Mumbai: For over two years, India’s largest consumer packaged goods company by revenue Hindustan Unilever Ltd (HUL) has been recording close to double-digit volume growth, primarily on the back of the many re-launches that helped it revamp its portfolio, coupled with the extended reach of its rural distribution. The maker of Rin and Surf detergents, Lux and Lifebuoy soaps and Kissan tomato ketchup is keen on maintaining the rate of new launches and innovations, and further expanding its reach into India’s hinterland as it looks for growth in a slowing economy. Despite concerns about a weak monsoon affecting consumer demand in the short- and medium-term, Nitin Paranjpe, Hindustan Unilever’s managing director and chief executive officer, said in an interview that he is optimistic that the Indian opportunity remains intact. Edited excerpts:
With Indian economic growth slowing and deficient rainfall, is it possible to sustain near double-digit volume growth?
Despite comments of what is happening in the short term, to me the India opportunity remains intact. There may be periods which might have issues to do with inflation and concern regarding monsoon. These are real issues and we have to deal with those. However, that does not take away from the underlying opportunity that India offers. In the next five years and beyond, consumption will continue to be a significant driver of growth.
Cautious optimism: Paranjpe says that one has to be vigilant and watchful about future events but consumption is likely to continue as a significant driver of growth for the firm. Photo: Abhijit Bhatlekar/Mint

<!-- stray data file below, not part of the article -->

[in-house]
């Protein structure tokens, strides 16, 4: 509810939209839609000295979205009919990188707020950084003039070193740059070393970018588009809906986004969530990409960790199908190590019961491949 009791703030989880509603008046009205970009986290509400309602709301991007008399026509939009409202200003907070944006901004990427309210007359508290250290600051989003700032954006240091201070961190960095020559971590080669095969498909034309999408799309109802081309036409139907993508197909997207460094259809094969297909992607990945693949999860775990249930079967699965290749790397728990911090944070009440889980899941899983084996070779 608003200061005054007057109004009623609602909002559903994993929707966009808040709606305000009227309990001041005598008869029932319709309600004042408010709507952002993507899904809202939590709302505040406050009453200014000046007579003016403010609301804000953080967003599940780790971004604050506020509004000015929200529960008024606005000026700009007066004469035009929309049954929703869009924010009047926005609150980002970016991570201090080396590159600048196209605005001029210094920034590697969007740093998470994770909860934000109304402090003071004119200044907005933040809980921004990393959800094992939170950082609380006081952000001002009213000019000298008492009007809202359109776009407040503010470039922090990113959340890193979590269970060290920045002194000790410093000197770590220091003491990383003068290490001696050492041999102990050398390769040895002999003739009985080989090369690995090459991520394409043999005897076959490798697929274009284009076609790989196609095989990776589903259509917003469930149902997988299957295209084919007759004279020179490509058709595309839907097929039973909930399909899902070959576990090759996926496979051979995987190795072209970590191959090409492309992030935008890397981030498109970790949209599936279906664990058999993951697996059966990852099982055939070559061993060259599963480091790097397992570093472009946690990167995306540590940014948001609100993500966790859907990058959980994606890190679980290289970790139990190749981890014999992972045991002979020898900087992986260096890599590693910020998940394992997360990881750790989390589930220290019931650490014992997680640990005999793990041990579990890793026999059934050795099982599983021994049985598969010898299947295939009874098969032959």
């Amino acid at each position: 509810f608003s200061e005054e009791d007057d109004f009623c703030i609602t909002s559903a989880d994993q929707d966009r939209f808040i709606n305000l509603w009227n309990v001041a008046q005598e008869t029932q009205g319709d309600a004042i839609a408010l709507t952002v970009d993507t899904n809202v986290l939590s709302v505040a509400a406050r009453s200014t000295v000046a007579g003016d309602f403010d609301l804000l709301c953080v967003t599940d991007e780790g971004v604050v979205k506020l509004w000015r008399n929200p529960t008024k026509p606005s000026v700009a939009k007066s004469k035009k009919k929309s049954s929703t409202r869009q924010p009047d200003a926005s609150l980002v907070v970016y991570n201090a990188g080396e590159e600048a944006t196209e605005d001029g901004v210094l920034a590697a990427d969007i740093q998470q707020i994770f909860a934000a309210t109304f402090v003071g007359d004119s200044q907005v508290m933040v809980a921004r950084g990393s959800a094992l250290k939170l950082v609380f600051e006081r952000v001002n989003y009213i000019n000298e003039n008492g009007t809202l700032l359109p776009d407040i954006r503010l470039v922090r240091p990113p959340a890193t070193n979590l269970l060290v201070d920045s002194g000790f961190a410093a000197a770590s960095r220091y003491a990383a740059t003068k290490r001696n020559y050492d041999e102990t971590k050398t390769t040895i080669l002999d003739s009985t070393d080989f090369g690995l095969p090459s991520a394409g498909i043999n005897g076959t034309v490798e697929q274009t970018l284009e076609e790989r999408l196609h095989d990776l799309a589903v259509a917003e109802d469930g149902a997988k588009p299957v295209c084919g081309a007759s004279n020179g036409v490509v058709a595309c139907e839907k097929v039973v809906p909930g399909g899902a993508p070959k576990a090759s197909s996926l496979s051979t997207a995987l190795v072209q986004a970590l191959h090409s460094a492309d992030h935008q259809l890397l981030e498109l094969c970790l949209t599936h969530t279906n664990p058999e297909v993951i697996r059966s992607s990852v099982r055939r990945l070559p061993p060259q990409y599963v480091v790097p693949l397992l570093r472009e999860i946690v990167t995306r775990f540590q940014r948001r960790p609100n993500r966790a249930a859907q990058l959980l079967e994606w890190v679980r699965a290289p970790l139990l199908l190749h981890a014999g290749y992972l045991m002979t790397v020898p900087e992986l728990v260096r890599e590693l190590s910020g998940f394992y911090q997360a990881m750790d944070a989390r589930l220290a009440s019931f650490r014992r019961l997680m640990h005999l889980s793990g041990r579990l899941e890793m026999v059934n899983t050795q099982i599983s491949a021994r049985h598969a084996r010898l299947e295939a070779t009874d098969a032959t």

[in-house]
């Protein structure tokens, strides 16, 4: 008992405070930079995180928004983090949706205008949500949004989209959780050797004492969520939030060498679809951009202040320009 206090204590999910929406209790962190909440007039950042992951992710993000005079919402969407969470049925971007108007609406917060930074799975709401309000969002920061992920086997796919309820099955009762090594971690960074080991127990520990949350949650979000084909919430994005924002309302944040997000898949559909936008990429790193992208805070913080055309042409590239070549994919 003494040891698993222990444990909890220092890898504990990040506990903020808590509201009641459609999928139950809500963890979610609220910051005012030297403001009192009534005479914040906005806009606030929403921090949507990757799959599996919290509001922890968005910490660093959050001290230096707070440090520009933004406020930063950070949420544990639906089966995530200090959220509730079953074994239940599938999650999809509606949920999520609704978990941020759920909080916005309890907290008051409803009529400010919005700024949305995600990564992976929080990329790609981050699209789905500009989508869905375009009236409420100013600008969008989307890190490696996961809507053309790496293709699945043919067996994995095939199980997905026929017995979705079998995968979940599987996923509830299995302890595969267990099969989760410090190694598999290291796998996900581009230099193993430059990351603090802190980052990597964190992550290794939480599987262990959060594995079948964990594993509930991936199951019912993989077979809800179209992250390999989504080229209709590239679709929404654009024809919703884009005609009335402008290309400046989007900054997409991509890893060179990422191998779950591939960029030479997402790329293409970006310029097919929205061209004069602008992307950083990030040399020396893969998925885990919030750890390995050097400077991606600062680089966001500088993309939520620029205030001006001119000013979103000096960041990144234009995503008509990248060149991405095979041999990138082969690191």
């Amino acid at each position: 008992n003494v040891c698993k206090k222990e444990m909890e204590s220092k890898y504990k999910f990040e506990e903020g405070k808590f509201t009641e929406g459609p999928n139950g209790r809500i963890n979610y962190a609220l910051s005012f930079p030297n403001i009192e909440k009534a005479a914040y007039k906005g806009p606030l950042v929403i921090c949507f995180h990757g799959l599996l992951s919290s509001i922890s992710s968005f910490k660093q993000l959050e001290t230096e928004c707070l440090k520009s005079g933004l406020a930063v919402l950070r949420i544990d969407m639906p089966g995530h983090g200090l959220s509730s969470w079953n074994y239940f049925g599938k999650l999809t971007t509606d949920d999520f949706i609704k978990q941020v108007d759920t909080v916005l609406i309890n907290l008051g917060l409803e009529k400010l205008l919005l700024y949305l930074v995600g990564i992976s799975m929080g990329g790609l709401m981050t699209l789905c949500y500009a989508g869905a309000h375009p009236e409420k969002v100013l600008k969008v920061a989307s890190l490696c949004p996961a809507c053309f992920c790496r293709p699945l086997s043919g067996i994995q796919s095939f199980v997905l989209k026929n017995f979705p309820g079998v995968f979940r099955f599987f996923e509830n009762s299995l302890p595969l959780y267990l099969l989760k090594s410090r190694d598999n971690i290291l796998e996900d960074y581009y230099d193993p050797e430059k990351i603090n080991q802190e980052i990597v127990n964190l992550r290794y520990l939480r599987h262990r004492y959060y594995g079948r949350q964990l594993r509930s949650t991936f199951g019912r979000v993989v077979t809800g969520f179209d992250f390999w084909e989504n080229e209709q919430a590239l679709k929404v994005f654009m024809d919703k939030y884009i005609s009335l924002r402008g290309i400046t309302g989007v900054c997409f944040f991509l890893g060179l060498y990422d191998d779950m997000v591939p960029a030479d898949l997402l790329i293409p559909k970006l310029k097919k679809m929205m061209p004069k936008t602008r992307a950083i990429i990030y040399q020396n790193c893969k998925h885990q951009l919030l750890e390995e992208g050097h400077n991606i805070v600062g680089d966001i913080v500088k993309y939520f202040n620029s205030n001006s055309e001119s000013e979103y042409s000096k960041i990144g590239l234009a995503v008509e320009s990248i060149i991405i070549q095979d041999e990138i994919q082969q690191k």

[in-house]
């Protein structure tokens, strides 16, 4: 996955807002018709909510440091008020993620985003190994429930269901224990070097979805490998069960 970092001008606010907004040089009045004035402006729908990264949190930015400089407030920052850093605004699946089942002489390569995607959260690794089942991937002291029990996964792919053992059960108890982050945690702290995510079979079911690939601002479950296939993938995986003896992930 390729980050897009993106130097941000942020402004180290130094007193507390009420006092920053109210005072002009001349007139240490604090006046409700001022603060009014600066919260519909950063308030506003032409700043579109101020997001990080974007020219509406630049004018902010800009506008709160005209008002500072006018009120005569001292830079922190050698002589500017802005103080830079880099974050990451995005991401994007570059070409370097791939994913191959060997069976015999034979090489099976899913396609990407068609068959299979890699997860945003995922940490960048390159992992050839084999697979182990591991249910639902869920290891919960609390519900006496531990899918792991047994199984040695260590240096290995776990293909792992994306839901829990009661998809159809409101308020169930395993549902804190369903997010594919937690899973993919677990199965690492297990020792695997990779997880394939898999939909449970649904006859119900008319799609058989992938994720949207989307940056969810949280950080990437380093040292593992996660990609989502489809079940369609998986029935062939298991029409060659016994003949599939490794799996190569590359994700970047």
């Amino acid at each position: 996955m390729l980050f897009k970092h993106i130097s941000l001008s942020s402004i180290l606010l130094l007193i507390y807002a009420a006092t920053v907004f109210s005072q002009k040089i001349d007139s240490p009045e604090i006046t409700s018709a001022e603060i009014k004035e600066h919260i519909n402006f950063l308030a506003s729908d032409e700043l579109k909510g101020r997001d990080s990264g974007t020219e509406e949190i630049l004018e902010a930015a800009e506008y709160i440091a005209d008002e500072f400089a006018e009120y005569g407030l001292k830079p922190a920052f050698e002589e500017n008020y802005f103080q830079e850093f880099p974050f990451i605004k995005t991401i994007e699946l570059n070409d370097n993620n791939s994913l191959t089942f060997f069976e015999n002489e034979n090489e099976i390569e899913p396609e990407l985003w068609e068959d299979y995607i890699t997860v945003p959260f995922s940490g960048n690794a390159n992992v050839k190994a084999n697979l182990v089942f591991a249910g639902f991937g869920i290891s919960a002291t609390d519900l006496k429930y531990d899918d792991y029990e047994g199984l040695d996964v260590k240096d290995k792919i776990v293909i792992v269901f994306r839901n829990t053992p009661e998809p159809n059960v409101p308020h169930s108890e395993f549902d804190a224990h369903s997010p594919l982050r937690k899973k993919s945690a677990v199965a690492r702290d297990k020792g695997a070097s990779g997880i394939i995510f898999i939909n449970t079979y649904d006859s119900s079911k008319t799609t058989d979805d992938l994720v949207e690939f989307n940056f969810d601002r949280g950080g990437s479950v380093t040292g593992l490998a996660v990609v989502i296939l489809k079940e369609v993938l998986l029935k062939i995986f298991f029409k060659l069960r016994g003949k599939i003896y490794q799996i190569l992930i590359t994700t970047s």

A lot has been said about the monsoon and I don’t need to add my comments to it. A poor monsoon is not good for India and it is not good for the economy. Therefore, it is not good for anyone. As far as we are concerned, thus far, we have not seen any slowdown in our rural business.
But rural consumption could slow down and impact your business in the coming months...
In theory, it is right. But I can’t predict the future at this stage. We just have to be vigilant and watchful. The fact that we have a portfolio that straddles the pyramid leaves us in a better position than many others.
How do you compare the current situation to what happened in the consumer packaged space in 2004-05 or 2009 when there was less rainfall and high volatility in commodities?
I don’t want to compare these periods because there are so many different factors that are involved and we are still in the midst of the monsoon—the monsoon season is not over. Let’s not talk as if it is all over at this stage. Let’s wait and watch. Deficient monsoon does have an impact. It is not good for the country. We must all be careful and vigilant. Within that, a company like HUL is relatively better placed because we have a portfolio that straddles the pyramid.
What about volatility? How big a challenge is that in your business?
It is a significant challenge. We have seen what it can do. I guess that’s why this term called the VUCA world has been coined. It stands for volatile, uncertain, complex and ambiguous. Increasingly, people are talking about the future that we see as living in a VUCA world. This VUCA world is here to stay for a while; it’s not about one failed monsoon.
You started on this journey of preparing for the VUCA world after the high volatility swings in 2008 and early 2009. Can you tell us about the savings made?